KUALA LUMPUR, Malaysia — More satellite images have given searchers the latest clues in the hunt for the downed Malaysian jetliner, as planes flew out of Australia on Thursday trying to spot 122 objects seen floating in the turbulent Indian Ocean where officials believe the missing passenger jet may have crashed.
Almost two-thirds of the 239 people who died on the flight were from China, and the first search plane in the air was a Chinese Ilyushin IL-76 aircraft. In total, 11 planes and five ships are set to scour a search area 1,550 miles southwest of Perth on Australia’s western coast, but the Australian Maritime Safety Authority cautioned that weather was expected to deteriorate later today.
Nineteen days into the mystery of Flight 370 that vanished early March 8 en route from Kuala Lumpur to Beijing, the discovery of the objects that ranged in size from 3 feet to 75 feet offered “the most credible lead that we have,” a top Malaysian official said Wednesday.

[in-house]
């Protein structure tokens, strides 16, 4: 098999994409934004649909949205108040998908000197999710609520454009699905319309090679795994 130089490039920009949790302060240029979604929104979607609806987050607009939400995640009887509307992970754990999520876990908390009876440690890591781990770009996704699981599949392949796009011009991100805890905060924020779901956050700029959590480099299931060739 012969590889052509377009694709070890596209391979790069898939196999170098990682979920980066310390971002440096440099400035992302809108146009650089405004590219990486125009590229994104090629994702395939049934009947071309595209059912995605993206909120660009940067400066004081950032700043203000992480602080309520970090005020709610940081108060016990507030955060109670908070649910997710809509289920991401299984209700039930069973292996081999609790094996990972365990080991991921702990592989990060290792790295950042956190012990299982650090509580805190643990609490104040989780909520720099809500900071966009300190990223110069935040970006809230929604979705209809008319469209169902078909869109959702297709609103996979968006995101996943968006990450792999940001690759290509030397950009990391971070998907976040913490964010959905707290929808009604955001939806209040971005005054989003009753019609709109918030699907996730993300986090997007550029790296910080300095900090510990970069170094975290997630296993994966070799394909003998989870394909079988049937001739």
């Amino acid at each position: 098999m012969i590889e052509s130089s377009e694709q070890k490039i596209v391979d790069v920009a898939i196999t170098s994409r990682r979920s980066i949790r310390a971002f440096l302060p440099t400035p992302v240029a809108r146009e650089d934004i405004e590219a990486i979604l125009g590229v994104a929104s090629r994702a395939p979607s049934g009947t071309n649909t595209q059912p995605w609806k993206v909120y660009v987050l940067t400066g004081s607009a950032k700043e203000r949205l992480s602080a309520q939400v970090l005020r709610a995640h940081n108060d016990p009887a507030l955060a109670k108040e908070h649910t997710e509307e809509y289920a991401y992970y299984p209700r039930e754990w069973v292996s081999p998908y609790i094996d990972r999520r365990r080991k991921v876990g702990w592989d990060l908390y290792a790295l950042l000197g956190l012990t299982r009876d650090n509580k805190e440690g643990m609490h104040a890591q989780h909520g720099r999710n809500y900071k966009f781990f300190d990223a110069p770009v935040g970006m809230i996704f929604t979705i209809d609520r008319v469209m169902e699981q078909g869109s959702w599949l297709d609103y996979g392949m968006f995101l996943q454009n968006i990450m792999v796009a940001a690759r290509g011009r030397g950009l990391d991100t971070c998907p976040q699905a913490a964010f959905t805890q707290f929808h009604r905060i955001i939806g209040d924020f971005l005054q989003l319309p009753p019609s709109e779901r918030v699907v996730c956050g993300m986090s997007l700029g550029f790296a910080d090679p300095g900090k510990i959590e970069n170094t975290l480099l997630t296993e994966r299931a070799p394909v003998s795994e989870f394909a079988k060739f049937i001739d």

A search Wednesday for the objects was unsuccessful, echoing the frustration of earlier sweeps that failed to zero in on three objects seen by satellites.
With the search in motion, Malaysian officials again sought to assuage the angry relatives of the flight’s 153 Chinese passengers. But Defense Minister Hishammuddin Hussein also expressed exasperation, pointedly saying Chinese families “must also understand that we in Malaysia also lost our loved ones,” as did “so many other nations.”
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